Helping Returning Missionaries

Helping Returning Missionaries are my thoughts and suggestions for missionaries returning on furlough to the States.

Helping Returning Missionaries

Helping Returning Missionaries
By Missionary David Cox

I recently saw a post on LinkedIn about helping missionaries returning from the field. I felt it was pretty poor and scarce as far as information and material, so I am making a similar post, and trying to fill it out more.

How are we helping returning missionaries?

Let’s get a focus on this from the get-go. Missionaries are disenchanted people. Since the time that the church at Antioch “divorced” Paul and Barnabas, ministers for the missionary ministry, missionaries have journeyed in a lonely path. That is the word, separated, divorced, or completely broke all formal relationships with them so that they could be totally free to ministry in the missionary ministry.

This is both good and bad. It is good, because missionaries have few to no duties in the sending churches. They basically receive prayers and income monthly from that church, and they return every furlough to give work updates, but other than that, they really don’t do much more towards those churches.

It should be a whole different post here, but missionaries need to pray for their supporting churches. It is a difficult thing when the people they met and knew in these supporting churches die, more on to other works, or just retire. The problem is not getting to know the new people at a supporting church, but that the entire atmosphere at that particular supporting church changes, and the church no longer supports missions, or its earnestness for missions and even for their own evangelistic work in their city is damped.

Let me put forth my mindset.

I believe that the only true biblical New Testament missions are evangelism and church planting missions. That is where I am coming from. I greatly disagree with missionaries who do other types of missionary work, because if their primary focus is not spreading the gospel from a direct presentation, they are diluting their effect and what they can do (if properly oriented with the Bible on missions). I am not God, and they will have to answer to God for their ministry, but after studying Missions in College and on my own for many years, the only successful work or ministry to me is a local church. That is what God has blessed, what God has ordained, and what really works. We do not see other kinds of ministries officially commended by God in the New Testament. Church work is where it all was at in the New Testament.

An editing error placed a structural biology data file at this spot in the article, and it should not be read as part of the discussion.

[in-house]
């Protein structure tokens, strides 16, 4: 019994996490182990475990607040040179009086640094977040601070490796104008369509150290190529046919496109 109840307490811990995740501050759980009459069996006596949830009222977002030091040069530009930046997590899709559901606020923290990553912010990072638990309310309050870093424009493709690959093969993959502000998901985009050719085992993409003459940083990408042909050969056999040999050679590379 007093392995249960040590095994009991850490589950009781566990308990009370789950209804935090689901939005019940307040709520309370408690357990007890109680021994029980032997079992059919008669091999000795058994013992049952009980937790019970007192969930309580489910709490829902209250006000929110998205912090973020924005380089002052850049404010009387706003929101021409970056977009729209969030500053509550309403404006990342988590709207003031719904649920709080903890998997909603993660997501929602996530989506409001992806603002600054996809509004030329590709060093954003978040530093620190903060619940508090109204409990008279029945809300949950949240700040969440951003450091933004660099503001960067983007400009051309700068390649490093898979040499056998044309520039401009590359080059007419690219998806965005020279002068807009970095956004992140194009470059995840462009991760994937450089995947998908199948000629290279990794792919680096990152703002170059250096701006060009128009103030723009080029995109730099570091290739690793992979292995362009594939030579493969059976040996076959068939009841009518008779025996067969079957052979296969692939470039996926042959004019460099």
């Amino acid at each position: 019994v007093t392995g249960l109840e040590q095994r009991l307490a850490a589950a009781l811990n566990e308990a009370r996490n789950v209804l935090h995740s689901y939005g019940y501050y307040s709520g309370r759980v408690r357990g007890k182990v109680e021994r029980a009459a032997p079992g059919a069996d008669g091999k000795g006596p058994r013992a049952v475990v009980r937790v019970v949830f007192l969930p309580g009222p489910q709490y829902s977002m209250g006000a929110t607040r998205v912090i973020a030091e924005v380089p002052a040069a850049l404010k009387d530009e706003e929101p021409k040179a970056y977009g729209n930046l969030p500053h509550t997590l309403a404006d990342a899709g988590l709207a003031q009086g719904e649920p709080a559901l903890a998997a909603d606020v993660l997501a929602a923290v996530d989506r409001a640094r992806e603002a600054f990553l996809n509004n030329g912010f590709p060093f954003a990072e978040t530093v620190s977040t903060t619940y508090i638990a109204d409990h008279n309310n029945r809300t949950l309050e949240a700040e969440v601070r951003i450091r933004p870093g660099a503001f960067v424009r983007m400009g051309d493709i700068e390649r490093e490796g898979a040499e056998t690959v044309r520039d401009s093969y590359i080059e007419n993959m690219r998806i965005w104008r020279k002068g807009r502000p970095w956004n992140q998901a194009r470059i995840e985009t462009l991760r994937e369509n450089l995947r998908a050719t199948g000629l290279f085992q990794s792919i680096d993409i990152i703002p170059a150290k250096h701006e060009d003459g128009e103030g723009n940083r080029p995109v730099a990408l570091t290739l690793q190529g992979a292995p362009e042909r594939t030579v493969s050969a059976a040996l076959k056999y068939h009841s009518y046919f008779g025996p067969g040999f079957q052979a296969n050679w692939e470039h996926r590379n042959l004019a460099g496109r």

Christian camps, Christian radio stations, medical centers, seminaries, etc. all may have some limited appearance of success, but in the end analysis, they do not reproduce themselves, but they drain churches of missions funds, and they do not start churches, and their evangelism efforts do not make lasting Christians. Some may accept Christ, but they are not cannot grow into mature Christians without local churches, and if there already are local churches there, they should be paying for these things and not foreign missions funds.

Helping Returning Missionaries are my thoughts and suggestions for missionaries returning on furlough to the States.

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Coming Home and Culture Shock

A successful missionary adapts to his culture, wherever he finds himself. Although his zeal for the Lord may help him do that, oftentimes his wife lags behind (or vice versa). Almost always, his children lag way behind.

Going to the field causes culture shock, and if the child cannot speak the language, then it is worse. If they do adjust, just when they are “comfortable” with friends, family, school, and church on the field, they pack up and come home. A reverse culture shock is in effect.

Our American culture is also changing greatly over the years, and with the advent of cell phones, social media, the Internet, websites, and many other things as well as limited funds in churches, all of this causes great change. One furlough it may be MySpace (now dead), and the next Facebook, TikTok, etc. and the next who knows. (I admit I am probably dating myself by even mentioning these that are probably 3 generations behind.)

The Problems of Cyber Space and Missionaries

While most missionaries somewhat know what is happening in the cyber space area, even around the world, it is difficult to handle these things really. When I went to the mission field in 1984, we had letters and phone calls. That was all there was as far as means of communication, and phone calls were expensive.

Today I am finding pastors who only use Facebook. I don’t do Facebook. It is fraught with security problems and from that stand point, nobody should go on Facebook (not their own page, nor viewing others), nor should they communicate with missionaries via Facebook, and never have services on Facebook. I am against Facebook. I don’t log on because of these issues. I do know something about websites and website security (I run 32 websites and have had probably 10 or 12 hacked with viruses over the years.) Just say no to Facebook.

But now there is instagram, TikTok, Twitter, and a world of ways people communicate. It is extremely disheartening when I try to communicate to a supporter with emails, and the pastor checks his emails about once every week to two weeks, but if I post something on his Facebook, he answers me in minutes. Whatsup is another one. It is not any better than just a simple phone message. But you have to have it to answer and communicate with pastors.

Stick to Standard Forms of Communication

One of the things that we need to standardize in the ministry is that whatever you and your church decides to do for communicating between them, do not assume that everybody else in the world is doing going to be on your favorite social media app. Some people out here have to work, and we do not social media except when necessary.